Migrant baby boom triggers midwife crisis: Half of wards being forced to turn expectant mothers away Royal College of Midwives warns of massive shortage in parts of UK5,000 midwives needed in England alone to cope with demandHalf of maternity wards shut doors an average of seven times a year
UK witnessing highest birth rate in 40 years, as hospitals struggle to cope

pointing to it being another record-breaker and ONS projections
suggesting the birth rate in England could hit 743,000 by 2014.

Corby in Northamptonshire saw the
biggest baby boom, with a 63 per cent jump between 2002 and 2011 – three
times the rise across England as a whole.

Other hotspots include
Bournemouth, with a 54 per cent increase, Boston, Lincolnshire (53.5 per
cent), the London borough of Barking and Dagenham (52.5 per cent) and
Slough in Berkshire, which saw a 50.5 per cent rise.

birthrate hotspots

Immigration is one factor, with
foreign-born mothers now having nearly a quarter of all babies in
Britain, but the RCM report says midwives are also struggling to look
after record numbers of older mothers, who are more prone to
complications.

Cathy Warwick, chief executive of the Royal College of Midwives, has warned England alone needs an extra 5,000 midwives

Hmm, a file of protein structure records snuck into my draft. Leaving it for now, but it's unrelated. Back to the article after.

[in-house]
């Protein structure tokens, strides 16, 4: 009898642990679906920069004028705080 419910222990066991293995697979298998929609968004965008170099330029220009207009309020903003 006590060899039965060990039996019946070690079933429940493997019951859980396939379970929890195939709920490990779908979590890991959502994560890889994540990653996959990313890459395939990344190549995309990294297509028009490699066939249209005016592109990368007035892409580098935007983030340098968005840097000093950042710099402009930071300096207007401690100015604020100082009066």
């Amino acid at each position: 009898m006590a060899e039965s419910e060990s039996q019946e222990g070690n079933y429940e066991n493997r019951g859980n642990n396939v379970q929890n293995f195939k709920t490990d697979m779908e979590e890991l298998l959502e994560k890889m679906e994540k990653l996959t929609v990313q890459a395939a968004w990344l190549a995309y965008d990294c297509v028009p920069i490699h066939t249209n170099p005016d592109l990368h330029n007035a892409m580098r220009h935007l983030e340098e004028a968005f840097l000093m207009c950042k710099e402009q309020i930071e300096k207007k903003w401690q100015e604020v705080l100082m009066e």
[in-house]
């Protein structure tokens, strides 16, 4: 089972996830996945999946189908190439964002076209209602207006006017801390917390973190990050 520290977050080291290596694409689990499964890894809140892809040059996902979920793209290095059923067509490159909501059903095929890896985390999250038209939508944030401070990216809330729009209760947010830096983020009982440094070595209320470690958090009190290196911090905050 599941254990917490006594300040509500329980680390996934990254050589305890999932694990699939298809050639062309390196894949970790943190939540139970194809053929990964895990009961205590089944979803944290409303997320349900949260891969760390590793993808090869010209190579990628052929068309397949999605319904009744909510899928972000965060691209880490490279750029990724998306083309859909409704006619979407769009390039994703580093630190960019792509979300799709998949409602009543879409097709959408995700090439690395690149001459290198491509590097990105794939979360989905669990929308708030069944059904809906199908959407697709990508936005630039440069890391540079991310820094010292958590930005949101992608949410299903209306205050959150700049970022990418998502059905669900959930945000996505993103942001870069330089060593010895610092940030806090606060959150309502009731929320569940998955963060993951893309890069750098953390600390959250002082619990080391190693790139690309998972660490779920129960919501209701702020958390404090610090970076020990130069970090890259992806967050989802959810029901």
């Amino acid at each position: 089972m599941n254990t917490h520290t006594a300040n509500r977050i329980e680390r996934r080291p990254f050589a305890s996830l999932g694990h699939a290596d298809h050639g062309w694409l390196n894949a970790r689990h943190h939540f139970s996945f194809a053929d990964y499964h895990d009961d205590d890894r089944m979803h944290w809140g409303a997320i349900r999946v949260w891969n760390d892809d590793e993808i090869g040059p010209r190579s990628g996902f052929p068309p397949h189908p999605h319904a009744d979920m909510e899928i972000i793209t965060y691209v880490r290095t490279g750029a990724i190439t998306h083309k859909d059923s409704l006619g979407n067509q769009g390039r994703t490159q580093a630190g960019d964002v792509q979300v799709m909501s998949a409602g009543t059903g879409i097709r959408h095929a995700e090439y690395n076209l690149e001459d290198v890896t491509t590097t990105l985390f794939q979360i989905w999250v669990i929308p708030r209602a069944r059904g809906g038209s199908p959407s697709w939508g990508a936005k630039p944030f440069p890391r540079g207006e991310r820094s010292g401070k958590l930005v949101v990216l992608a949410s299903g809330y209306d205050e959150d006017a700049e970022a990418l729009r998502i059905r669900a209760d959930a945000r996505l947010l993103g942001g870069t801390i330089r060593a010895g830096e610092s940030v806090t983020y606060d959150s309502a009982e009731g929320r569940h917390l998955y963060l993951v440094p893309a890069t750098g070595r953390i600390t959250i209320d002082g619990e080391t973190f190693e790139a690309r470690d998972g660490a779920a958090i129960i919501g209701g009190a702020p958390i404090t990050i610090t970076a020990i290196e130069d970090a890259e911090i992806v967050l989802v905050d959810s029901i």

Cathy Warwick, chief executive of the Royal College of Midwives, has warned England alone needs an extra 5,000 midwives

The report follows a survey of new mothers which found
that despite a Government pledge for mothers-to-be to have their care
overseen by one midwife, 40 per cent always saw a different one.

Health Minister Dr Dan Poulter said
that more than 800 new midwives have started work since 2010, and 5,000
more are due to qualify in the next three years.

He added: ‘The number of midwives is
increasing faster than the birth rate. Most women already have
one-to-one maternity care, and we are working closely with The Royal
College of Midwives to ensure that is available for every woman.’

Thousands of patients are at risk from
appalling care reminiscent of scandal-hit Stafford Hospital, the health
secretary has claimed.

Jeremy Hunt’s warning comes just weeks
before the report of a public inquiry into the deaths of up to 1,200
people from poor care in the hospital’s A&E department between 2005
and 2009.

He said that while there are no
hospitals as bad as Stafford, ‘there are little bits of Stafford dotted
around the system’.

He added: ‘The biggest change the NHS needs to make
is to embed compassion at the heart of what it does.’